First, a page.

In collaboration with teachers, we identified important content that would appear on the end-of-year high-stakes tests and developed practice sheets to help students review this content. Tutors asked tutees questions from the practice sheets and laid aside those that the tutee correctly answered. When students had difficulty recalling the information, tutors put the sheet in a separate file for later review. Tutoring pairs moved on to a new set of fact sheets when the tutee mastered the previous set. Tutoring pairs worked on each set of fact sheets for different amounts of time, depending on how much practice the tutee needed.
Unit tests revealed that students in the peer-tutoring classrooms significantly outperformed students in comparison classrooms in which students reviewed the same content independently. Students with learning disabilities in the tutoring classroom were more likely to achieve scores that were similar to those of normally achieving students than were their counterparts in the comparison classes.
Embedded strategic information. When we employed classwide peer tutoring in inclusive high school chemistry classes, we suggested several strategies that peer tutors were to use only if tutees needed help (Mastropieri, Scruggs, & Graetz, 2005). The two classes studied consisted of 39 students, 10 of whom had disabilities. Students questioned their partners on important content (for example, What is a mole? [a unit of weight]) and prompted each other to provide more elaborate responses (What else is important to know about moles?). If tutees knew the correct answers, the tutors provided feedback and proceeded to the next set of questions. If students had difficulty, tutors provided a strategy to help them remember the content. For the mole example, the tutor displayed a picture of a mole (the animal) sitting on a scale and said, “Think of the word mole. Then, think of this picture of a mole on a scale looking at his weight in grams. It will help you remember that a mole is the atomic weight of an element in grams.” When the tutee provided the correct information, the tutor moved on to the next question. Tutoring supplemented regular classroom instruction, taking up about 15–20 minutes of a 90-minute class.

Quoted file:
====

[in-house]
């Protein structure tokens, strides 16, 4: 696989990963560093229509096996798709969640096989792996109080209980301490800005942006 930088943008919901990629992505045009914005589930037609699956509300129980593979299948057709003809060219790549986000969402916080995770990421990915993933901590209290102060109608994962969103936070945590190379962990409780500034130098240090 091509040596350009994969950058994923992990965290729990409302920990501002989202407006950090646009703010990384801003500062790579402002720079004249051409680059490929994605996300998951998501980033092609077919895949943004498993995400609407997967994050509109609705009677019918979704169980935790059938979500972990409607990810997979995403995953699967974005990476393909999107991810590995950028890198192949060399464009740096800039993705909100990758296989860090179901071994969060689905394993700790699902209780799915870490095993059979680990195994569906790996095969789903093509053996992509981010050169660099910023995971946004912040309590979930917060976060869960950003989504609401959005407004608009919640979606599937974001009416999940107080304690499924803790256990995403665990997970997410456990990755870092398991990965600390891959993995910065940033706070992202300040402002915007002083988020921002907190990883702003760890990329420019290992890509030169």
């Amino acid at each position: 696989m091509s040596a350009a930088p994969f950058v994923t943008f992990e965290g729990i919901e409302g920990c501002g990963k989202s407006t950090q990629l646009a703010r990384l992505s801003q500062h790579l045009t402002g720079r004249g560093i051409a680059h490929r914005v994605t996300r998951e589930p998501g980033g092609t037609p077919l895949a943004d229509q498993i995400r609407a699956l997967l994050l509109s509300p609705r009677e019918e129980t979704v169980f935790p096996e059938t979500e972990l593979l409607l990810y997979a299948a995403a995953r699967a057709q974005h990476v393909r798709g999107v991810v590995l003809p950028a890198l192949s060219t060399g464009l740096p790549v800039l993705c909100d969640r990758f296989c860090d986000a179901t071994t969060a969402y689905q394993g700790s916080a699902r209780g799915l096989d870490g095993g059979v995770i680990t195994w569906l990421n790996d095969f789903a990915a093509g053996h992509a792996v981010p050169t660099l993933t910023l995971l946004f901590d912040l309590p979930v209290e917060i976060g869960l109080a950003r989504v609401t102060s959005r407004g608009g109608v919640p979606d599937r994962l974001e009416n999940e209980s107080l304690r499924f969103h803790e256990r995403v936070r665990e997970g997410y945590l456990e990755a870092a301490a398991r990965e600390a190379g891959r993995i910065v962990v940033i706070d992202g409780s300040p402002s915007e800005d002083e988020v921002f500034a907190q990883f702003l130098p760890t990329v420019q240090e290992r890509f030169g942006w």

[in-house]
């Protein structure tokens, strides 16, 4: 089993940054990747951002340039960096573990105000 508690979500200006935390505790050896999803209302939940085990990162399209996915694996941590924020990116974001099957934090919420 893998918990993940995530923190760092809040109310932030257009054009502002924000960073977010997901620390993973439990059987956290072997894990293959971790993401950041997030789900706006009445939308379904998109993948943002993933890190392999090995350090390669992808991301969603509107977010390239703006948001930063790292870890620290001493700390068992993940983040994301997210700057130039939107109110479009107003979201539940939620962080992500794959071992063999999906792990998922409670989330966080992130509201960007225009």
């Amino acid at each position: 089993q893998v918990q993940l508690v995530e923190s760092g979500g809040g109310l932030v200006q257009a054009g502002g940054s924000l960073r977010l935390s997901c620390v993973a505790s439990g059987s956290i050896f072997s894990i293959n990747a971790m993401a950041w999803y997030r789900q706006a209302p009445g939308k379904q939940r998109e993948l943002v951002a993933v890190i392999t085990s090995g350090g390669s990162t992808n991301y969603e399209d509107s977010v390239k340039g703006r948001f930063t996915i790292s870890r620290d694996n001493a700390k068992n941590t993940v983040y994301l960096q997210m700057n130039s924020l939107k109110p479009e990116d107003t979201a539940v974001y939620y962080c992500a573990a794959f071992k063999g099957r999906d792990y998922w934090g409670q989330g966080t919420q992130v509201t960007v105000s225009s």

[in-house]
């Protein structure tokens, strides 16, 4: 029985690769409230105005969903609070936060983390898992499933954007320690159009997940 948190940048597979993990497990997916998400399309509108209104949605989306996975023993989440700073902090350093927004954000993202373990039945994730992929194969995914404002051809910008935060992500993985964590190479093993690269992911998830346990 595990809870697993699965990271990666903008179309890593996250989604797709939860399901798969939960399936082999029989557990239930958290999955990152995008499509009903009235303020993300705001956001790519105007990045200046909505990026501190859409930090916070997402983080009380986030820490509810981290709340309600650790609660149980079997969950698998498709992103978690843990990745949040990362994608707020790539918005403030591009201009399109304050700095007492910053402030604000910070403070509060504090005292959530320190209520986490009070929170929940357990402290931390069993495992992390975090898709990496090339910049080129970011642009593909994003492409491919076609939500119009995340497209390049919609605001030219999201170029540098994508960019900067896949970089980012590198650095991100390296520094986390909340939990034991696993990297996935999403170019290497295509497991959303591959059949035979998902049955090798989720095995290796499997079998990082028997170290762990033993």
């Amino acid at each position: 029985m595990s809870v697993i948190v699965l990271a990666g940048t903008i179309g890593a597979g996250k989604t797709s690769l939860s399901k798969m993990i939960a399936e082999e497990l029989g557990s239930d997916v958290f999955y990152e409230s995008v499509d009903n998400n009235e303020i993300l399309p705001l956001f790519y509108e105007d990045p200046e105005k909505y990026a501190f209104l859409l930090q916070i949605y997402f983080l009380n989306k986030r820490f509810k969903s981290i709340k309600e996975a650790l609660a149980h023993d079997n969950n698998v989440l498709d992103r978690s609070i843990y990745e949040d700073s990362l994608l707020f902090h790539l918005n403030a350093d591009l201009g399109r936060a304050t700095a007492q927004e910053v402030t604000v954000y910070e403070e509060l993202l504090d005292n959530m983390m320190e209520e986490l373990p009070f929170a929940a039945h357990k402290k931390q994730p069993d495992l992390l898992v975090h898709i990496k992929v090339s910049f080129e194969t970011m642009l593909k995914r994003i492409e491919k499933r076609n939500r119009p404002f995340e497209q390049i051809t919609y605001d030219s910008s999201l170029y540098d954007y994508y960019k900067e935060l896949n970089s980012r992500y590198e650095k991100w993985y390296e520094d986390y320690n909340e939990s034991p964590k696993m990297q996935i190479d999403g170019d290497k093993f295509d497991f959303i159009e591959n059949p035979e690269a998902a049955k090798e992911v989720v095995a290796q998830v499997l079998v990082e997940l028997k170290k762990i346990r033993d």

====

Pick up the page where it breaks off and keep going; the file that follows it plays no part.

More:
Students took pre- and post-tests consisting of factual and comprehension items. Although students without disabilities significantly outperformed those with disabilities, all students who participated in tutoring significantly outperformed those who did not. Gains were particularly strong among students with disabilities. They outperformed nontutoring students with disabilities by 42.5 percent (compared to only a 16.2 percent difference between tutoring and nontutoring students without disabilities).
Increasing levels of difficulty. Teachers can also differentiate materials according to level of difficulty, as we saw in our study of inclusive middle school science classes (Mastropieri et al., in press). This study included 13 8th grade classes containing a total of 213 students, 14 of whom were classified as having disabilities and 35 of whom were English language learners.